I have always been fascinated by Japanese rock gardens. Many feature three large rocks that sit within a field of raked pebbles. The three rocks of various sizes and shapes are carefully selected and then placed within the field. The field is then raked to complete an engaging, unified and balanced composition. The power of these gardens lie in the three rocks and their relationship to one another.
The gardens are an example of complete compositional control. In their pure form they never rely on color to heighten interest or symmetry to establish balance. It is interesting to consider that placing three objects in a field creates six different relationships that must be simultaneously managed. Adjusting one rock will alter the relationship and balance of the other two, and so on. (For math geeks, that is 3! or 1 x 2 x 3 = 6). If you add a fourth rock it would result in 24 different relationships that need to be simultaneously managed.
Cognitive research suggests that managing 24 relationships simultaneously exceeds the limits of the human brain’s linear decision-making capacity. It is not hard to imagine that this fact was discerned by the ancients — complete compositional control requires us to limit our focus to just three elements at a time.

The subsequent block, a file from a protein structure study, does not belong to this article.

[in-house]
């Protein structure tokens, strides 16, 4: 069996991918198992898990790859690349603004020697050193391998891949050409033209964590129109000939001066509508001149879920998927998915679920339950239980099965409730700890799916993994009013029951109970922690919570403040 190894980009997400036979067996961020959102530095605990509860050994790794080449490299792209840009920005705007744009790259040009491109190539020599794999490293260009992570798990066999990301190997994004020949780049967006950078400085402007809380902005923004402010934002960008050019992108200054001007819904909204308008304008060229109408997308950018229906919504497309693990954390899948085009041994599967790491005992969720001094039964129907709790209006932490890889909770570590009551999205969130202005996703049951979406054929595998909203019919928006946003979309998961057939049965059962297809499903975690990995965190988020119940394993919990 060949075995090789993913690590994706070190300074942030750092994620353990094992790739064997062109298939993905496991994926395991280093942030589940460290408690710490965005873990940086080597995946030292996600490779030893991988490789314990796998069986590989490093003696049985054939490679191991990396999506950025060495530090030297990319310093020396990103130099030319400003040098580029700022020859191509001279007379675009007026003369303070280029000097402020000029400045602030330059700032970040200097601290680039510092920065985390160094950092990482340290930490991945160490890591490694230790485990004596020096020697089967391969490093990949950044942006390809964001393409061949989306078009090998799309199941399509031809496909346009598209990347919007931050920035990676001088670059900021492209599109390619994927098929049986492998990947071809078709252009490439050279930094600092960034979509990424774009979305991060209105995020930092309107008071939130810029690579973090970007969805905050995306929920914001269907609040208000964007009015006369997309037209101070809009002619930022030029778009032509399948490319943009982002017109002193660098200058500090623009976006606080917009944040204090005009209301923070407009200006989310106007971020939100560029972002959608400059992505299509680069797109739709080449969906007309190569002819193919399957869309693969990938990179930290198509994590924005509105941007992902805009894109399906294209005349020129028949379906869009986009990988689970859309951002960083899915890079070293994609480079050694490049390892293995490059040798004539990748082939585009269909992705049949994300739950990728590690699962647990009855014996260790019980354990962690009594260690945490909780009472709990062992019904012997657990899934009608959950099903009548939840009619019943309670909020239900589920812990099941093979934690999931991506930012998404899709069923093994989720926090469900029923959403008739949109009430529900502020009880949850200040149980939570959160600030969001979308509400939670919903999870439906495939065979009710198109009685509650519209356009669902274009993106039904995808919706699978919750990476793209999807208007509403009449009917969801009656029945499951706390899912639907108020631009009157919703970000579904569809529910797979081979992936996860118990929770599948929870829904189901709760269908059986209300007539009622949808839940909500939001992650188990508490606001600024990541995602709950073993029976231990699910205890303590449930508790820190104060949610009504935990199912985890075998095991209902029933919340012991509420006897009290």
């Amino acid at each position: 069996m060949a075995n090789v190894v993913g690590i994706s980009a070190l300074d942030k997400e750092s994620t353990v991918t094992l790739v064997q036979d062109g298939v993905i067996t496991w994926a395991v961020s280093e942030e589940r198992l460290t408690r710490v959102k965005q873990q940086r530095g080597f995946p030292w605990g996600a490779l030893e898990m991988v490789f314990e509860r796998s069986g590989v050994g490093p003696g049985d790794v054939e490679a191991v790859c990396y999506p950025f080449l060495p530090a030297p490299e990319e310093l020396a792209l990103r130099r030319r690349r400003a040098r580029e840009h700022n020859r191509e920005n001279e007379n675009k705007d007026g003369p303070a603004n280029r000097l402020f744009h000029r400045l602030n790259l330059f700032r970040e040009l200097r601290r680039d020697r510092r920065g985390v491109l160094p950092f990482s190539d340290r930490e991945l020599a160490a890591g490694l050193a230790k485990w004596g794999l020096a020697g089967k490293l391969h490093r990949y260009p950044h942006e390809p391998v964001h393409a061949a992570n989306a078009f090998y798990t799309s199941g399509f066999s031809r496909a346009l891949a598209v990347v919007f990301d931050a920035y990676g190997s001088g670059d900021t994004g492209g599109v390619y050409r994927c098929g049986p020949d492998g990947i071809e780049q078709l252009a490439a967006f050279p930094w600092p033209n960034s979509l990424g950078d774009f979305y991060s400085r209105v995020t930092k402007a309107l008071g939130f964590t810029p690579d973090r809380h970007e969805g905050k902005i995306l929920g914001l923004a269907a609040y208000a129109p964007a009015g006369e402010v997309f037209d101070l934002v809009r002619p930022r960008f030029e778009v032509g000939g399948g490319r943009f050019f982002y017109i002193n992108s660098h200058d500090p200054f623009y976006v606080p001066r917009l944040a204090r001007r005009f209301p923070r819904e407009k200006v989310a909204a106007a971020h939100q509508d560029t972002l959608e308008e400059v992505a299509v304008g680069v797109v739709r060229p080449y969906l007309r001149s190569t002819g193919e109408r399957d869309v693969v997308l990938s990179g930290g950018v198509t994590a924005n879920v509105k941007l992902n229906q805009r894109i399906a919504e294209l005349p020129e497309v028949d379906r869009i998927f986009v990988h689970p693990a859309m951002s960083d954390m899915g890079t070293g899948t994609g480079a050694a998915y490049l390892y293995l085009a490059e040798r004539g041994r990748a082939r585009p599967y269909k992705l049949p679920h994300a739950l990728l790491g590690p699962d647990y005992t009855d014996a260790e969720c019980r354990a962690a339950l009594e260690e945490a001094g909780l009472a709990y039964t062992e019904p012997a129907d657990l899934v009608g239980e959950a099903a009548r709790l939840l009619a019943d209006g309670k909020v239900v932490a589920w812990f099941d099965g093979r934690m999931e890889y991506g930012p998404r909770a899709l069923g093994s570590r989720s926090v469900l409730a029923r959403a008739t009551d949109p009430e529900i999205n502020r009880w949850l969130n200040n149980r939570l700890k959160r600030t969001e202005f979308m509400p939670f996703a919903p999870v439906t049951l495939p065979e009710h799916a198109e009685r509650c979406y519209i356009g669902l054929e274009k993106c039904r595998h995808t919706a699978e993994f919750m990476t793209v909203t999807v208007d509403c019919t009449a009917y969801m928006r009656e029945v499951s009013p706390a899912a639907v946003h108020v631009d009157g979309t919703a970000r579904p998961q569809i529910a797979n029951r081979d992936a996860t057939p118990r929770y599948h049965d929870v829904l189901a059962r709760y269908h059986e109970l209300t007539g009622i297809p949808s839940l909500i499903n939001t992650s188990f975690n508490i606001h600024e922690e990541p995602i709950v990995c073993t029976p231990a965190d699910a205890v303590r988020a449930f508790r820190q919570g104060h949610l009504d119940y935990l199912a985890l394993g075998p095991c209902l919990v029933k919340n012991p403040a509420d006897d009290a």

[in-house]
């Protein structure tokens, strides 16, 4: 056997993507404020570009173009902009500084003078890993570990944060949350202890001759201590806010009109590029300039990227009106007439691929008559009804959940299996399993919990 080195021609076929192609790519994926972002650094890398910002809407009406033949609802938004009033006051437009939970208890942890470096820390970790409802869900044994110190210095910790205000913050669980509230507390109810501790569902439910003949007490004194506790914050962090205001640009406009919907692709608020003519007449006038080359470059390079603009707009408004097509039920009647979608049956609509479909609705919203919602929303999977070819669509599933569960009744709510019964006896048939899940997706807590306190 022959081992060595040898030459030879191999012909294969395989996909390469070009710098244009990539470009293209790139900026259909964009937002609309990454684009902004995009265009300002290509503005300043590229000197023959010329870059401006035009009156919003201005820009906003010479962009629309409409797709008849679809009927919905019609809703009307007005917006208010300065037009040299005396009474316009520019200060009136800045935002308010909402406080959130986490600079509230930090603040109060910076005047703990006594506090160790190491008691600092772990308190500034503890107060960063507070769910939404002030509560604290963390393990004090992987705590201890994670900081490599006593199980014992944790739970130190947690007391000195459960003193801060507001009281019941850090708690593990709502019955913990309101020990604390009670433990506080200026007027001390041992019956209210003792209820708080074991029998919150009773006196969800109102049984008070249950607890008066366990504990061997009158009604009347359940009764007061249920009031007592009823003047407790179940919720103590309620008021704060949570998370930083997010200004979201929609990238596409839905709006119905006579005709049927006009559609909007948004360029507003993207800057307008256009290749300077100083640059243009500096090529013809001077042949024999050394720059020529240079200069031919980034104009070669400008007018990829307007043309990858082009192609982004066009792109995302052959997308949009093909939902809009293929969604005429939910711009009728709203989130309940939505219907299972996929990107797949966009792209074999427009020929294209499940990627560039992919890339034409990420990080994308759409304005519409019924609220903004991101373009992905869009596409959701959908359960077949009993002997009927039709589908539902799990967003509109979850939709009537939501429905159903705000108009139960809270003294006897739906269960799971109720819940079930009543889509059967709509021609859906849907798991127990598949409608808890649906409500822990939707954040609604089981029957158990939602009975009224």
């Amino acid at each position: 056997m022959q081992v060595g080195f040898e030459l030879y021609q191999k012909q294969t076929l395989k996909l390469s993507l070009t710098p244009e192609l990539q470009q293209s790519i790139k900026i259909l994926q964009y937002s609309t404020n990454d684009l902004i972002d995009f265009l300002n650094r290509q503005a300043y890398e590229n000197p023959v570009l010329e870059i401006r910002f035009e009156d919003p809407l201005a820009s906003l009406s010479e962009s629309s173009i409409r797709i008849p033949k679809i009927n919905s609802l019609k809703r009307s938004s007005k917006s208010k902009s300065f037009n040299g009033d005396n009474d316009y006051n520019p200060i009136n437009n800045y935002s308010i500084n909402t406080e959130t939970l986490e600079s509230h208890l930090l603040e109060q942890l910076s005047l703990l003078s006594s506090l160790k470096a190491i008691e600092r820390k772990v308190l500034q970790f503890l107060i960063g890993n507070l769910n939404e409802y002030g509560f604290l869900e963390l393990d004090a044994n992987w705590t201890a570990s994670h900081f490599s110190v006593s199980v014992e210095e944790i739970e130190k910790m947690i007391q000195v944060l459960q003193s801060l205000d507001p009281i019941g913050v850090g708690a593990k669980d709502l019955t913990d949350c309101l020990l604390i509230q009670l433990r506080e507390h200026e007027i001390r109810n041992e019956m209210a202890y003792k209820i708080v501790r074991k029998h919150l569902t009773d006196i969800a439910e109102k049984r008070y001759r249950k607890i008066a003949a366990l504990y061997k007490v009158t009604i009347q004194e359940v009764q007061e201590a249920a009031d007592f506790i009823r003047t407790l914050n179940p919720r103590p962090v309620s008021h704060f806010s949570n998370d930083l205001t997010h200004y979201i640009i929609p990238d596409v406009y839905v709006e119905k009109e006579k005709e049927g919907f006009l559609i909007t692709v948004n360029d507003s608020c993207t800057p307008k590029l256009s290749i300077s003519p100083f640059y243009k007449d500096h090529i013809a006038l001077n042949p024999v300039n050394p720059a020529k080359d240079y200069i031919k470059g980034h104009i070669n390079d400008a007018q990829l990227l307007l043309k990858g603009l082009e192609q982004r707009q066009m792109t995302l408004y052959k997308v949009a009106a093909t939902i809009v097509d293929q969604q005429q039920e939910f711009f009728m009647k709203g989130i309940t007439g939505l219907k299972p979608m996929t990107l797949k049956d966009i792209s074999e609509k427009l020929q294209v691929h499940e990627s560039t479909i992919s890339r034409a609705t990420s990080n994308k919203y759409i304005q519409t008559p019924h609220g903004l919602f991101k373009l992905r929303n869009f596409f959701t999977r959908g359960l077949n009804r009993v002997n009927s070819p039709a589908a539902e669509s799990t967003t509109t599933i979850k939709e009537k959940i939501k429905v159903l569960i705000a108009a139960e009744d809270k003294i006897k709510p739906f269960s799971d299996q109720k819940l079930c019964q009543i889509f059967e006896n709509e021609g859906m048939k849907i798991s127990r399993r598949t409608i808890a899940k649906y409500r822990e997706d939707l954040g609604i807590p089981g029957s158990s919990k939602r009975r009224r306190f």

I contend that our intuition, if developed properly, is the brain’s mechanism to manage decisions when the variables or complexity exceed our linear cognitive capacities.
The gardeners are allowed to enter the field; however, visitors must circle the perimeter of the garden — entering the composition with their mind. This distance ignites the imagination and allows one to experience the garden as a miniature landscape. Entering that garden in this way allows the observer to control the scale of their encounter. Very few things we experience are as well considered as the humble Japanese rock garden. I can’t help but think this is what Mies van der Rohe truly meant when he professed, “Less is more.” If it wasn’t, it is certainly what I mean when I repeat the phrase.